February 23, 2018

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Medals up for grabs on Day 2 of Pyeongchang Winter Games

PYEONGCHANG, Korea, Republic Of - The 2018 Winter Olympics get going in earnest on Saturday with plenty of medals on the table. Here's a look at five things to watch out for on Day 2:

CHARLES IN CHARGE — Canada's first gold medal could come from veteran short-track speedskater Charles Hamelin. He's the defending champion going into Saturday's 1,500 metres. At 33, Hamelin is competing in his final Olympics and would love nothing more than to kick off his swan song with a spot on the podium. With four Olympic medals — three of which are gold — Hamelin has already cemented himself as one of Canada's most successful male winter Olympians in history.

LONG WAY TO GO — Ottawa speedskater Ivanie Blondin won gold in the women's 3,000 at the final World Cup prior to the Pyeongchang Games, but she's not considered a medal favourite in Saturday's event. Blondin's medal hopes are stronger in the new mass start event, thanks to her background in short-track speedskating. She has won world championship gold and silver and a World Cup title in the event, which has the cat-and-mouse passing and body contact of short track. She'll have to wait for her chance in that event. The women's mass start is set for Feb. 24.

SUPER HUMAN — A lot has happened since Mark McMorris arrived at his first Olympics four years ago in Sochi, Russia. He won a bronze medal in men's snowboard slopestyle back then, despite competing with a broken rib. Two years later, he came back from a broken femur. But it was his backcountry crash in March 2017 that nearly ended his career and his life. After suffering several major injuries, including a broken jaw, ruptured spleen and collapsed lung, the Regina native is back at the Winter Games. He'll compete in slopestyle qualifying Saturday.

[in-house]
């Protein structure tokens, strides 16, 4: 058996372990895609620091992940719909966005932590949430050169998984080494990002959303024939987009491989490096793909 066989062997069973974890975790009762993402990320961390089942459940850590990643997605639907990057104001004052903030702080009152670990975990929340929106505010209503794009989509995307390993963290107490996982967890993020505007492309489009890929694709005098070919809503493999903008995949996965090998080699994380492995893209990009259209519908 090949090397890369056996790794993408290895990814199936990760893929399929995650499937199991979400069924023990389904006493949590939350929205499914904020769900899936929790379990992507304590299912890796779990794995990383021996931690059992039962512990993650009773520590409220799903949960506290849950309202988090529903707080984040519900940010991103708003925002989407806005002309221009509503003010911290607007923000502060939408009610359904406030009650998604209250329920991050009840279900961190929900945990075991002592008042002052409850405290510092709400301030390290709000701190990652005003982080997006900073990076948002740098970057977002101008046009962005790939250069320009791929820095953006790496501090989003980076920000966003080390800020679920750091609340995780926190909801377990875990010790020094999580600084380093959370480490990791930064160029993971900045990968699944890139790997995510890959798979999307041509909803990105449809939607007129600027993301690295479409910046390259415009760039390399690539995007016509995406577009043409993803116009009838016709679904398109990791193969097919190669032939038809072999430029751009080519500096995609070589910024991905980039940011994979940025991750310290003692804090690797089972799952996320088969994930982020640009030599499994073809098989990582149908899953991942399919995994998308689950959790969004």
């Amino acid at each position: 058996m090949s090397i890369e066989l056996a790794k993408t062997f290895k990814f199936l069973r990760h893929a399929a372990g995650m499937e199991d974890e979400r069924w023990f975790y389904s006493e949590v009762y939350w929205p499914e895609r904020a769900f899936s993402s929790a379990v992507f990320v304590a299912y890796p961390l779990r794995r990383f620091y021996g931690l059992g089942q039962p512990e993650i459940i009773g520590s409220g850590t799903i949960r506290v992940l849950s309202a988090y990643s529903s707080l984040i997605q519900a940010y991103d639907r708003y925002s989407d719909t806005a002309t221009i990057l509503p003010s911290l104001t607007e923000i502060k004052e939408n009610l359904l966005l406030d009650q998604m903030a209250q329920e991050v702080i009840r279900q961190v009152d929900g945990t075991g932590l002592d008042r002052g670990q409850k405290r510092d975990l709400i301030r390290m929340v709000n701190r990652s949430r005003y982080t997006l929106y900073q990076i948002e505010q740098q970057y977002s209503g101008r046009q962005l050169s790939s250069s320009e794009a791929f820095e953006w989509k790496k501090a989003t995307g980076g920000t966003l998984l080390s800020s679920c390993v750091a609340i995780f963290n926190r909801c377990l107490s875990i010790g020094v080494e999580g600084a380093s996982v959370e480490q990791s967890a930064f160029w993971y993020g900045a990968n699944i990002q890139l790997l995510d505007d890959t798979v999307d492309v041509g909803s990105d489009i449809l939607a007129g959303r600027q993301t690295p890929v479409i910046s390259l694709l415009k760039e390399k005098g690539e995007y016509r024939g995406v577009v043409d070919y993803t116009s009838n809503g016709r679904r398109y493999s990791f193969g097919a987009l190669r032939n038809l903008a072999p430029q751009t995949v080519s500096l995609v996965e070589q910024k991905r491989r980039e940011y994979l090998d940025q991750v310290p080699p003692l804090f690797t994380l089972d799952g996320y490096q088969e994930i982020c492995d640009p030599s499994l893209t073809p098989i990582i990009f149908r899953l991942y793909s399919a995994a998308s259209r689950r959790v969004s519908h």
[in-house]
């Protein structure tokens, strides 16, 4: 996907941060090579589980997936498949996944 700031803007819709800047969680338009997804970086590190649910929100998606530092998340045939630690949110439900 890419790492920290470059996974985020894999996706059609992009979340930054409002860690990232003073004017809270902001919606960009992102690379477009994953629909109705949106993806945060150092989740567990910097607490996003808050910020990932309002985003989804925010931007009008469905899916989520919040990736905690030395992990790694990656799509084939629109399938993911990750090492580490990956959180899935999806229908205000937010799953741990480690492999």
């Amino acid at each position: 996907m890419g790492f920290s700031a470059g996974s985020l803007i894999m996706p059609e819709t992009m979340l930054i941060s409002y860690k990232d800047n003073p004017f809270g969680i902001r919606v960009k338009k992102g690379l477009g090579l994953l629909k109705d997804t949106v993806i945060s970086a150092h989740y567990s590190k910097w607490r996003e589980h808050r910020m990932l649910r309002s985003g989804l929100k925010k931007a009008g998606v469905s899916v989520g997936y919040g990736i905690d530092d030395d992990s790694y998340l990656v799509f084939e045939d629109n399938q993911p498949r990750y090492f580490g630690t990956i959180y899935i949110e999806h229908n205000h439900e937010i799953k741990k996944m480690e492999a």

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PYEONGCHANG, Korea, Republic Of - The 2018 Winter Olympics get going in earnest on Saturday with plenty of medals on the table. Here's a look at five things to watch out for on Day 2:

CHARLES IN CHARGE — Canada's first gold medal could come from veteran short-track speedskater Charles Hamelin. He's the defending champion going into Saturday's 1,500 metres. At 33, Hamelin is competing in his final Olympics and would love nothing more than to kick off his swan song with a spot on the podium. With four Olympic medals — three of which are gold — Hamelin has already cemented himself as one of Canada's most successful male winter Olympians in history.

LONG WAY TO GO — Ottawa speedskater Ivanie Blondin won gold in the women's 3,000 at the final World Cup prior to the Pyeongchang Games, but she's not considered a medal favourite in Saturday's event. Blondin's medal hopes are stronger in the new mass start event, thanks to her background in short-track speedskating. She has won world championship gold and silver and a World Cup title in the event, which has the cat-and-mouse passing and body contact of short track. She'll have to wait for her chance in that event. The women's mass start is set for Feb. 24.

SUPER HUMAN — A lot has happened since Mark McMorris arrived at his first Olympics four years ago in Sochi, Russia. He won a bronze medal in men's snowboard slopestyle back then, despite competing with a broken rib. Two years later, he came back from a broken femur. But it was his backcountry crash in March 2017 that nearly ended his career and his life. After suffering several major injuries, including a broken jaw, ruptured spleen and collapsed lung, the Regina native is back at the Winter Games. He'll compete in slopestyle qualifying Saturday.

CAN-CON — Canada's women's hockey team doesn't begin defence of its gold until Sunday, but Saturday's game between the unified Korean team and Switzerland will have a Canadian flavour. The Korean squad, which comprises players from both North and South Korea, is coached by Canadian Sarah Murray and Canadians Danelle Im and Caroline Park are on the roster.

SURE SHOT — A biathlon medal will be up for grabs when the women's 7.5-kilometre sprint is contested at the Alpensia Biathlon Centre. While the event that combines cross-country skiing and marksmanship is dominated by Europeans, Canada's Rosanna Crawford enters competition with some momentum. Crawford, who is from Canmore, Alta., earned her first World Cup medal last month with a third-place finish in a 15-kilometre race, shooting 20-for-20 at the range in the process.

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